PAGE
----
Doubt and verify

It is ALWAYS wise to doubt any assertion made by a progressive, no matter how credentialed:

Jonah Goldberg quotes Robert Reich: “Bill Clinton never mentioned the words `health care reform’ after the 1994 midterms.” Reich’s claim is false — wildly false. A check of the database at the American Presidency Project shows that President Clinton used the phrase on 116 occasions after the midterm.

What’s remarkable is how being shown to be factually incorrect seldom slows them down in the least.

Time preferences

This should serve as a cautionary tale to those who still believe that giving money to the impoverished is a rational solution to poverty. And yet, we can be confident that it won’t.

A short drive away, Hamon Matipe, the septuagenarian chief of Kili, confirmed that he had received that sum [$120,000] four months earlier. In details corroborated by the local authorities, Mr. Matipe explained that the provincial government had paid him for village land alongside the Southern Highlands’ one major road, where the government planned to build a police barracks.

His face adorned with red and white paint, a pair of industrial safety glasses perched incongruously on a head ornament from which large leaves stuck out, Mr. Matipe said he had given most of the money to his 10 wives. But he had used about $20,000 to buy 48 pigs, which he used as a dowry to obtain a 15-year-old bride from a faraway village, paying well above the going rate of 30 pigs. He and some 30 village men then celebrated by buying 15 cases of beer, costing about $800.

“All the money is now gone,” Mr. Matipe said. “But I’m very happy about the company, ExxonMobil. Before, I had nothing. But because of the money, I was able to buy pigs and get married again.”

Now, not everyone is capable of blowing $120,000 in only four months and winding up with nothing but another notch on the old bedpost. But this sort of behavior is seen all the time, from professional athletes to lottery winners. So long as an individual’s time preference is limited to the short term, he will never amass any wealth because he will immediately spend any amount of money that is given to him or earned by him.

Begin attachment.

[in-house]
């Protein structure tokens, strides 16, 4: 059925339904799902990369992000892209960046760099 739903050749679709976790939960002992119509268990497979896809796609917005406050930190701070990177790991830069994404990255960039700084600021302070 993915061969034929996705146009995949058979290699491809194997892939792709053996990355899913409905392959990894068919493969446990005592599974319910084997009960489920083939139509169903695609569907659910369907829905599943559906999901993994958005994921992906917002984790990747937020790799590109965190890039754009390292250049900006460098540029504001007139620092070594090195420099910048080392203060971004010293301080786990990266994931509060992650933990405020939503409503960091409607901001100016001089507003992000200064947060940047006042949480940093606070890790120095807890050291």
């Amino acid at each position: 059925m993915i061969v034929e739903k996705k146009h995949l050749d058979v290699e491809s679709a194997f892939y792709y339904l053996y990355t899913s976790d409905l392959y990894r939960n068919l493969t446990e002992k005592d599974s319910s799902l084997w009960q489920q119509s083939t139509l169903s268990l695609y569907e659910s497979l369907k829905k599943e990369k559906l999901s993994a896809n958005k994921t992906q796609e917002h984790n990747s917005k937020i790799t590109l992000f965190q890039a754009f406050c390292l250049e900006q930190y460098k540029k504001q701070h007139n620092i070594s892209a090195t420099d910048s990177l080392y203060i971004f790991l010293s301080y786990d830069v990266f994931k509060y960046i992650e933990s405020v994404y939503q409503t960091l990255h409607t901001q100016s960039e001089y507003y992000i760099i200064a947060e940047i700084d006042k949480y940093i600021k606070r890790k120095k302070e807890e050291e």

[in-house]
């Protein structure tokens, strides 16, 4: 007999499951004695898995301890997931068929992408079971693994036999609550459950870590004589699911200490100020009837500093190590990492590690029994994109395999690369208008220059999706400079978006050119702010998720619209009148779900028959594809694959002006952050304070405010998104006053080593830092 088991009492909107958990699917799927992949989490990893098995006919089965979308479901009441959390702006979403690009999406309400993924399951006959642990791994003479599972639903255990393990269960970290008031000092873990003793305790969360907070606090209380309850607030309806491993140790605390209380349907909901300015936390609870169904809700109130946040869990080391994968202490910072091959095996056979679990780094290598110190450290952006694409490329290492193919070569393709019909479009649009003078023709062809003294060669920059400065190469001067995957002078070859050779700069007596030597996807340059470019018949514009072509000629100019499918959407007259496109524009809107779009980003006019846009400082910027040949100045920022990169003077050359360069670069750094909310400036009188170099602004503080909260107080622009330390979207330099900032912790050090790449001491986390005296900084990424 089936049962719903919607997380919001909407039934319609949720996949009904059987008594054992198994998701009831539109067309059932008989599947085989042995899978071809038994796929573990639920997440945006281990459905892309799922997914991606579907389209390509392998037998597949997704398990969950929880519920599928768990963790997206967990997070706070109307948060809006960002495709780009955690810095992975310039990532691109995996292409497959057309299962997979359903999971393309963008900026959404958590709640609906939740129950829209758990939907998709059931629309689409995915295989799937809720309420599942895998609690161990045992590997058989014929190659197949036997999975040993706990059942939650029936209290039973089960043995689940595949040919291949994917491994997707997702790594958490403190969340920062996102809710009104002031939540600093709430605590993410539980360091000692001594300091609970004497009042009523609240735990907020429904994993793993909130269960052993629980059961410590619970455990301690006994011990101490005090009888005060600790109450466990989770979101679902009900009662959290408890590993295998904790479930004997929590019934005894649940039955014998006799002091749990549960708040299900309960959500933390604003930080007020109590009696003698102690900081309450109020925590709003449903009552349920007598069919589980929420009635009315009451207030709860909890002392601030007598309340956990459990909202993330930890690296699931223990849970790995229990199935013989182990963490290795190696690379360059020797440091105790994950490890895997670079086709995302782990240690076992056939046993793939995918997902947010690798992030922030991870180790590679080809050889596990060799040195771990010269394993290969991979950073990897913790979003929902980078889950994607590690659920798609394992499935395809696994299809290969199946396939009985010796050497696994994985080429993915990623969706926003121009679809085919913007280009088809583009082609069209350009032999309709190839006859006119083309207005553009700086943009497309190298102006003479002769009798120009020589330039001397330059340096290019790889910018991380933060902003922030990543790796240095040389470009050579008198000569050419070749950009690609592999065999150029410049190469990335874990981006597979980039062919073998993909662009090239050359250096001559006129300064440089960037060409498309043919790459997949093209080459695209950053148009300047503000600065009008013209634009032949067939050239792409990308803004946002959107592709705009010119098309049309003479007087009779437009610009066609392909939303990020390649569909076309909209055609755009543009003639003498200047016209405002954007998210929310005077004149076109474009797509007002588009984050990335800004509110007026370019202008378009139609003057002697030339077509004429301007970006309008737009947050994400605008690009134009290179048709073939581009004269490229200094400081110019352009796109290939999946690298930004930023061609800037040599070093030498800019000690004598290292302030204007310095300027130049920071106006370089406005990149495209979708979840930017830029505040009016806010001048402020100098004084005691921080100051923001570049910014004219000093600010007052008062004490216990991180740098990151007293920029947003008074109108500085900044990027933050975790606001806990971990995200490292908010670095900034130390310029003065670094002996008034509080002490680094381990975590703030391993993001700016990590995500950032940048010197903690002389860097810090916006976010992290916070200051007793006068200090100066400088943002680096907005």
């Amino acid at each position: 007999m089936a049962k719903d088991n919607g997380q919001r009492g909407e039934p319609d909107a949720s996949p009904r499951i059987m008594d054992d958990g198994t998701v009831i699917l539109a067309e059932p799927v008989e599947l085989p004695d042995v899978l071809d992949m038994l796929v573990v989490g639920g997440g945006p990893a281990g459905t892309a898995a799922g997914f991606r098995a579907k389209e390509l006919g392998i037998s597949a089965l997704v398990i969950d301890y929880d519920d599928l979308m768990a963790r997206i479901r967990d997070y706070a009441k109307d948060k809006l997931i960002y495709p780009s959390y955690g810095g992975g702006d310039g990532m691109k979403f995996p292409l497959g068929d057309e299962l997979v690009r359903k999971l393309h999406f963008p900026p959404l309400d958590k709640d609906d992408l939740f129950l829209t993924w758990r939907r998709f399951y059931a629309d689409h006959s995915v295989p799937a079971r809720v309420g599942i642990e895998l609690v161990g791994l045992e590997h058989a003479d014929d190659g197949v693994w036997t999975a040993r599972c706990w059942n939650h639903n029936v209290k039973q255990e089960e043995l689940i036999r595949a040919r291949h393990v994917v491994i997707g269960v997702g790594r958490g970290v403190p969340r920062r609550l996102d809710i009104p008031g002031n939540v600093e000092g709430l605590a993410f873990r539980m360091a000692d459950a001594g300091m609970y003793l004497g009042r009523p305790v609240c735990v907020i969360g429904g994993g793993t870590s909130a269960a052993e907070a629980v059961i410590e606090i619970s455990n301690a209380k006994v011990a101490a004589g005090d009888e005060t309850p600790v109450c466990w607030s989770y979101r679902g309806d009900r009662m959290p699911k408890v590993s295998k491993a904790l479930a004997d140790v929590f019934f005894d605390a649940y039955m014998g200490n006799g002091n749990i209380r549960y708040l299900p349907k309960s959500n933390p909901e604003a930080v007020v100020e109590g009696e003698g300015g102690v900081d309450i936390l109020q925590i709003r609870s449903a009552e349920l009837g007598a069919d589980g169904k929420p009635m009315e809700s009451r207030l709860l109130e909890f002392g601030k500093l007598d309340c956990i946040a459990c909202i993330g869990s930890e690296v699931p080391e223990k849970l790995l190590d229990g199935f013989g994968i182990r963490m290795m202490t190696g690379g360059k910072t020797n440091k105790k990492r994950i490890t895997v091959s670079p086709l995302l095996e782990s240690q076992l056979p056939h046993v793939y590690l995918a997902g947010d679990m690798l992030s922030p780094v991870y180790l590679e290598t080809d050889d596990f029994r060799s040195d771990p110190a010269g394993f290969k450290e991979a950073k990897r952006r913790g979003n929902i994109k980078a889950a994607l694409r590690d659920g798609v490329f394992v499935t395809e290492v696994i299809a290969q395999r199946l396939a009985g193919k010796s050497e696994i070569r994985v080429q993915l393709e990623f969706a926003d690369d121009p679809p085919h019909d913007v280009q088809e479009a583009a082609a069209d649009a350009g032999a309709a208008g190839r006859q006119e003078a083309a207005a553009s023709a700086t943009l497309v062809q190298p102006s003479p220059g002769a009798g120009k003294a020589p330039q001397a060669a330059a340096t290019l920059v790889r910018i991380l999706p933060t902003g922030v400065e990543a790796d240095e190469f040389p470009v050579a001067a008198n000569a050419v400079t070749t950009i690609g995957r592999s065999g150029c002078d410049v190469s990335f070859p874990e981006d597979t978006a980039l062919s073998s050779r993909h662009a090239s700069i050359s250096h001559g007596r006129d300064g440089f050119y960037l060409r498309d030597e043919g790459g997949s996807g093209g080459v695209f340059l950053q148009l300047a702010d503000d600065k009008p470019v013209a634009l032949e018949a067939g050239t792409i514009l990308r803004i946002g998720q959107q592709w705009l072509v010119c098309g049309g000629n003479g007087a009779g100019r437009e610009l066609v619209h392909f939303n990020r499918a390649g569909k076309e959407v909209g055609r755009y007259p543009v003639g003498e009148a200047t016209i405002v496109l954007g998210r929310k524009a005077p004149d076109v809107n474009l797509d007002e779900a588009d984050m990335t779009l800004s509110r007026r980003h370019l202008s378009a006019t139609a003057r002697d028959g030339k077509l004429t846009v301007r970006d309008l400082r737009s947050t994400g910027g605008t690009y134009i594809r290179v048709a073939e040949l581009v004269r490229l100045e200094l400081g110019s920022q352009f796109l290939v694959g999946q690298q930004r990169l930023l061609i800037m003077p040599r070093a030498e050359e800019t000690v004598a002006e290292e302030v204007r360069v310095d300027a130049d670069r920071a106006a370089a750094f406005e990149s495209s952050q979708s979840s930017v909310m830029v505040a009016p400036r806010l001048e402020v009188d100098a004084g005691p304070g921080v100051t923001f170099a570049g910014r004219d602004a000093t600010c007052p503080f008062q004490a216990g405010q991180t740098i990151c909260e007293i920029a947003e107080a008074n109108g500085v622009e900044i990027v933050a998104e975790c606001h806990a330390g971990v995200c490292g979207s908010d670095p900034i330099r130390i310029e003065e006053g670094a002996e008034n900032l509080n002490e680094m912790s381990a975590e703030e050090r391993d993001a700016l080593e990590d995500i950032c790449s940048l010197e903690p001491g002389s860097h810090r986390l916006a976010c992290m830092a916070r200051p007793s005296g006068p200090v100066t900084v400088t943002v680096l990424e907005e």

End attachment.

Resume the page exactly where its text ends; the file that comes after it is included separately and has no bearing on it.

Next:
This is why societies that insist on transferring wealth from those with long-term time preferences to short-term preferences are ultimately doomed. One can always eat a heartier meal if one does not save the pigs for breeding and the grain for planting, but there won’t be anything left to eat come the winter. And unfortunately, one cannot instill time preferences though education due to the human talent for rationalization.

Stay on target

Remember this January 1st prediction for December 2010? “The national median existing-home price will not rise 4% from $172,600 to $179,500 as predicted by NAR’s lead economist Lawrence Yun, but will fall below 165k instead.”

From yesterday’s September NAR report: “The national median existing-home price for all housing types was $171,700 in September, which is 2.4 percent below a year ago.”

Considering that the impact from the Great Mortgage Fraud hasn’t begun to appear yet in the housing statistics, I’m not the least bit concerned about this one panning out. And on that note, MSNBC’s Dylan Ratigan is doing an excellent job covering what the so-called conservative media won’t. The Bill Black segment starting at 6:20 is particularly informative, although the nurse that precedes him is fantastic in her observation that virtually none of the politicians, including the Tea Party all-stars, are talking about holding the bankers responsible for their crimes. Black draws a very clear picture pointing directly at the mortgage banks as being the sole causal factor of the fraud, with the Federal Reserve becoming subsequently complicit in the coverup through its purchase of $1.5 trillion in fraudulent loans. He also explains how the “deadbeat” borrowers cannot have been responsible for committing any fraud due to their ignorance of the loan ratios and various formulas involved in framing their “liars loans” to allow their categorization as AAA-rated loans.

Black is entirely correct to say that the Federal Reserve cannot be trusted in its belated “investigation” that Bernanke announced yesterday. And it is obvious that the Treasury cannot be trusted either.

“The United States Treasury concealed $40 billion in likely taxpayer losses on the bailout of the American International Group earlier this month, when it abandoned its usual method for valuing investments, according to a report by the special inspector general for the Troubled Asset Relief Program.”